After the sun set, I decided to take her downstairs to be with the family. We had a pen set up for her. Since one of her favorite things was catnip, we bought a brand new cosmic catnip banana and put it with her. And so I could be as close to her as possible, I slept on the floor next to her in a sleeping bag.

When we woke in the morning, she had passed on. My hope is that, by adopting her from the shelter, we were able to give her more freedom and more of a family than she would have otherwise had. My other hope is that at the end she knew she was with people who loved her. In her time with us, she had given me affection and unconditional love, and was a source of endless joy.

(FO became interesting in adopting Lady in this original thread.

This was the post in which FO discovered Lady’s love for catnip.

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However, a basketball player that would do that would be hoping to GAIN something from the experience. In that case, obviously, to improve his free throw.

I think that’s the real distinction between something that is superficially repetitive, and something that is tedious. An experience is tedious if it has no challenge and nothing to teach, yet it drags on repetitiously.

So, once again, the standard of CHALLENGE is the important one. Whether or not something is tedious has little to do with whether you do one thing in a game, or two, or many. (Some misguided individuals may claim, for example, that Super Mario Bros. is repetitive, because “all you do is run and jump”)

When you play Punch-Out, while you have only a few moves to use, you are challenged to use those moves in different combinations, with different timings, with better reflexes, with different strategies. It is not tedious.

I have heard some people complain about R-Type, due to its checkpoint system, because having to replay part of the same level is “repetitive”. But the reason the game makes you do this is because it is trying to get you to learn the level. It is entirely analogous to practicing at any skill (like free throws) to improve. Once you have the skills needed to beat the level, you can beat it, and quickly, too. It is not tedious.

On the other hand, what is Wind Waker trying to teach by having you sail for minutes at a time, while nothing else happens? It is not a challenge. It isn’t anything. After you’ve done it a few times and have gotten whatever point there was to get from the experience, you have to do it again and again. It always takes too long. It is tedious.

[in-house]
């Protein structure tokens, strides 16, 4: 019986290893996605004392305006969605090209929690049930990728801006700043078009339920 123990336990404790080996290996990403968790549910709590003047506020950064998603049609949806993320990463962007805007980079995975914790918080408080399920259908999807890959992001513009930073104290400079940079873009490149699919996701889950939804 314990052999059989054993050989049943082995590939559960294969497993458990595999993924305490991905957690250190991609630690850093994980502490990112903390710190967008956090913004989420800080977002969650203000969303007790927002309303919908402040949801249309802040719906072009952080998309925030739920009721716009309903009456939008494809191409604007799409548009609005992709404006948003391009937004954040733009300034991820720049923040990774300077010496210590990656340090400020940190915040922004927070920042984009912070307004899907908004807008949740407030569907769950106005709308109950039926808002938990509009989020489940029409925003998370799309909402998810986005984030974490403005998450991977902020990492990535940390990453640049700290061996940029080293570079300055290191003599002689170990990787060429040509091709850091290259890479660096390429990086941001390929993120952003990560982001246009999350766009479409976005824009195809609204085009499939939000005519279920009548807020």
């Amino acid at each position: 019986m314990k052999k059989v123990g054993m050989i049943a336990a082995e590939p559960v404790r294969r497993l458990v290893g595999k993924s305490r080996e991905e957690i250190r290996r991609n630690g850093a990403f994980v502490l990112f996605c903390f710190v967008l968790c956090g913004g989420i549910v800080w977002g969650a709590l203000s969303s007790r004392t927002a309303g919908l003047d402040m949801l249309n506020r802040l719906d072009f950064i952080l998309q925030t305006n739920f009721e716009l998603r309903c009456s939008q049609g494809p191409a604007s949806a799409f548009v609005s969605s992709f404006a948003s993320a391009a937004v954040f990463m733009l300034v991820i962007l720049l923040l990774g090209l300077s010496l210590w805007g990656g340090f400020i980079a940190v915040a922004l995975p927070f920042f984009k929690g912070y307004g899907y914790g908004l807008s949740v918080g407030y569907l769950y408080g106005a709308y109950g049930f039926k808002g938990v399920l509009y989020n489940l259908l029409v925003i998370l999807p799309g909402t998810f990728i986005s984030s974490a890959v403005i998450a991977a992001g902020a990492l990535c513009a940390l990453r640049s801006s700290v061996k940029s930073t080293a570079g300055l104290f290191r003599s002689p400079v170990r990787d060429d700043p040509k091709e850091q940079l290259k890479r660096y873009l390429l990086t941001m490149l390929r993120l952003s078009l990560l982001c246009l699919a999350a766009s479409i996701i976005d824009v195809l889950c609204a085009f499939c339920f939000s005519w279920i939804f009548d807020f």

You can do other things in Wind Waker, from sorting the mail, to fighting enemies, to carrying around pigs. But whenever you are sailing, sailing will be tedious.

In Final Fight 2, you can beat any enemy, or even any group of enemies, by jumping kicking back and forth. After you know this, there is no challenge in having to execute this simple strategy over and over. You do not need to use any variations in executing this strategy. You theoretically could use other moves, such as punches or throws, but no challenges are based around this. And even after you have the ability to beat the game, the game still takes forever. It is tedious.

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Perhaps in a video game my desire is to progress forward through a linear sequence of challenges. In the 80’s,

I might have died at the end of a level containing multiple challenges, requiring me to return to the beginning of the level and repeat all of the challenges up to the one on which I died. This is frustrating and monotonous. If I die enough times, I lose all my lives and must start the entire game over. This will drive away most users.In the 90’s, I might have died at the end of the level, returning me to a mid-level checkpoint, requiring me to retry only the last couple of challenges in the sequence. I can die as many times as I want and simply return to the checkpoint in time. However, if I have to repeat this enough times,

I still get frustrated with having to redo challenges I’ve proven I can pass, and many users will still be driven away.In the 00’s, I might have died at the end of a level and been returned in space, not time, to a respawn point, allowing me to keep all of my progress and collected items and requiring me to retry only the challenge that killed me. Many fewer users will now be driven away. If the challenge itself is too difficult, users unable to surmount it will check out, but this is due to the difficulty of the challenge itself, not to the difficulty of retrying the challenge, as in prior revisions.

What is the point of making players play through a sequence of challenges? And have you proven that you can pass certain challenges?